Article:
Native POSIX Thread Library

The Native POSIX Thread Library ( NPTL ) is a modern implementation of a threading library for Linux. It is used in conjunction with the GNU C Library (glibc ) and allows Linux programs using POSIX threads ( pthreads ).


Since kernel version 2.0 Linux existed for the LinuxThreads threading library whose basic design principles under the influence of the existing 1996 restrictions on the Linux kernel and the libc5 were concluded. Linux had no real support for threads in kernel, but knew the clone ( ) system call, which produced a copy of the calling process with the same address space. LinuxThreads used this system call as best he could in the user space to simulate thread support. The library has been improved continuously, but was long out of date and conceptually also not repairable due. Drug of choice was therefore a re-implementation of the threading library.

The following problems with the existing LinuxThreads implementation were identified:

  • It needs a manager thread in the process that produces more threads, clean up again and the signal processing channels.
  • It is not POSIX compliant, since it is not possible for example, to send a signal to the whole process, and the kernel must ensure that signals as SIGSTOP and SIGCONT are passed to all threads in the process.
  • Under load, the performance is poor because the signal system is being abused for the purpose of synchronization. This is also bad for stability.
  • Each thread executes incorrectly own process ID.
  • On the important IA- 32 architecture only a maximum of 8192 threads were possible.

In order to solve the existing problems, additional infrastructure in the kernel and a rewritten threading library were needed. There are two competing projects were launched: Next Generation POSIX Threads ( NGPT ) led by IBM and NPTL under the aegis of Red Hat employed kernel and glibc programmer Ingo Molnar and Ulrich Drepper. Because it became clear that in practice the NPTL would prevail, the NGPT project in mid-2003 has been discontinued.

The NPTL team set itself the following objectives for its new library:

  • To make POSIX conformance userspace code again more portable
  • In order to increase effective use of SMP and good scalability to multi-processor systems, the performance on this basis: NUMA support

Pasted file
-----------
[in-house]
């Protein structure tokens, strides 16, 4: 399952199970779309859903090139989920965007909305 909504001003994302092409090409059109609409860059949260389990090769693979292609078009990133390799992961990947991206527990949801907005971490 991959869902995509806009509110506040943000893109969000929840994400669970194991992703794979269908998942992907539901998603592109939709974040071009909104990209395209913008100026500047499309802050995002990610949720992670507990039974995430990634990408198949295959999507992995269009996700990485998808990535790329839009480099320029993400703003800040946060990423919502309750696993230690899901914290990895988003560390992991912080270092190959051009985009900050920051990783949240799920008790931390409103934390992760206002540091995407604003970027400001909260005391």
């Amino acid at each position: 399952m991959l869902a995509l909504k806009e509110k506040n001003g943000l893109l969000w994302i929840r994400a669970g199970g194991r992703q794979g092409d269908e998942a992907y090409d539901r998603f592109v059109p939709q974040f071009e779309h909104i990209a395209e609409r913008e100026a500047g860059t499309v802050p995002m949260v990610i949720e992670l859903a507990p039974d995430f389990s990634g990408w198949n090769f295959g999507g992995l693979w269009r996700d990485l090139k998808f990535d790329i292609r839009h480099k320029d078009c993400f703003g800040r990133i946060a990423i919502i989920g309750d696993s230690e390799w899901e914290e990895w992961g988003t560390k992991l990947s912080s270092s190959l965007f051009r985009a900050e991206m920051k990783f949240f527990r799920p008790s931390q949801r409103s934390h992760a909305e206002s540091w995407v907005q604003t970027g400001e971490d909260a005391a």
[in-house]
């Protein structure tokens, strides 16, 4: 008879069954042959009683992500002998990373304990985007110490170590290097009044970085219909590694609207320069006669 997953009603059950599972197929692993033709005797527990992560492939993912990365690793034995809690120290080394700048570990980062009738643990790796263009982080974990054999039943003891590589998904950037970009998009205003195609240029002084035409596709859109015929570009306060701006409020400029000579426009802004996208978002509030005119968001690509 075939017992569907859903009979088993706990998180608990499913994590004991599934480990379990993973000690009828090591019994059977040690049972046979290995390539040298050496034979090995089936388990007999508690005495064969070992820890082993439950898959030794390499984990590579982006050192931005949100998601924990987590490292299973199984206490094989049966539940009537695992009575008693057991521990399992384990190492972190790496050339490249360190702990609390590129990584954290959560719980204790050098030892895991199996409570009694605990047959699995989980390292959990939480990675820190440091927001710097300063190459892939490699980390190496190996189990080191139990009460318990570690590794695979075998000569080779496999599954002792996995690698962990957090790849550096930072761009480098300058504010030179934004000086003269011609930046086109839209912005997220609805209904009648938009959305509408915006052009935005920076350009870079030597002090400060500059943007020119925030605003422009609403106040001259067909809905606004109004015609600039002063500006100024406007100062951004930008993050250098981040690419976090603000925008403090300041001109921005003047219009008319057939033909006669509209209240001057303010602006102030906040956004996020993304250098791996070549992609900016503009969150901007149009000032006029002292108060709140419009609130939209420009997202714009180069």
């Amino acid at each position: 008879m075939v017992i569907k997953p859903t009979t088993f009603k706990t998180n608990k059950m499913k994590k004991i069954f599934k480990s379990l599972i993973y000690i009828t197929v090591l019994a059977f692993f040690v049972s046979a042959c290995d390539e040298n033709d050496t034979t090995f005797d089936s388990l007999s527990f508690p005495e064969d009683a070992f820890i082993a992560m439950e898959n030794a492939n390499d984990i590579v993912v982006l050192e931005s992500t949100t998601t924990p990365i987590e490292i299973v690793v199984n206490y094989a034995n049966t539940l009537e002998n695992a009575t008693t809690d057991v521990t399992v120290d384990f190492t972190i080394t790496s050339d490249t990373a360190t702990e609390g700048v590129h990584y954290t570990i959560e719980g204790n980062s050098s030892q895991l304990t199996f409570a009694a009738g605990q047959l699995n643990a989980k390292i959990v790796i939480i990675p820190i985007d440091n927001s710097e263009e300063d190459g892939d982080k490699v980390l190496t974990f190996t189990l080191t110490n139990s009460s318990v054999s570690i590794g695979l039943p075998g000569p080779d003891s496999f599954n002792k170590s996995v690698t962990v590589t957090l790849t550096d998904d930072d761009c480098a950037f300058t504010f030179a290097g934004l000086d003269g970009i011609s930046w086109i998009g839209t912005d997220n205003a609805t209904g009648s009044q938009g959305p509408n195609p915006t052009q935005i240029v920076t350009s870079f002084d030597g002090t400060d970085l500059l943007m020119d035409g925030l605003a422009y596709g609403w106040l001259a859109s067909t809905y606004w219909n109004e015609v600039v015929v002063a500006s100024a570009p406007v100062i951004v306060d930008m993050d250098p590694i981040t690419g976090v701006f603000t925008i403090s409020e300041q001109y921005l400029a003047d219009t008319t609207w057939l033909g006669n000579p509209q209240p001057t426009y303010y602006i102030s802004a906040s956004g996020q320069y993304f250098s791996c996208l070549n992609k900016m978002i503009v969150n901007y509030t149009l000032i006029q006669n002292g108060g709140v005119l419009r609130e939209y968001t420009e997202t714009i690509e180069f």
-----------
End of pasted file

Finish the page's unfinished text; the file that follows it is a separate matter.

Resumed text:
Under these conditions began in mid- 2002, the work on the new Native POSIX Thread Library. In August / September 2002, the Linux 2.5 for NPTL was prepared. For this it was necessary to introduce some new system calls and optimize existing ones. In the first benchmarks could now be produced on an IA -32 system within 2 seconds 100,000 concurrent threads; without NPTL alone took the creation of threads for almost 15 minutes. Despite this remarkable load, the system remained during these tests almost usable at normal speed.

Red Hat Linux 9 was the first Linux distribution, in which the NPTL is used in a patched 2.4 kernel ( and their users thereby sometimes were involuntary beta testers ). Meanwhile, virtually all modern distributions use the NPTL when using kernel version 2.6 or higher.


NPTL works similar to Linux threads. The kernel maintains still processes and not threads and new threads are created with a called from the NPTL clone (). However, the NPTL requires special kernel support and implemented so that synchronization mechanisms are placed in which to sleep and wake up threads again. These Futexes be used.

The NPTL is a so-called 1:1 threading library. The threads created by the user with the pthread_create () function are employed in a 1- to-1 relationship with processes in the scheduler queues the kernel. This is the simplest conceivable threading implementation. The alternative would be m: n In this case, there are typically more threads in user space, as there are processes in the kernel. The threading library would then be responsible for distributing the processor time to each thread in the process. With this concept, very fast context switching would be possible, since the number of necessary system calls is minimized, on the other hand, the complexity would be increased, and it could easily lead to priority inversion.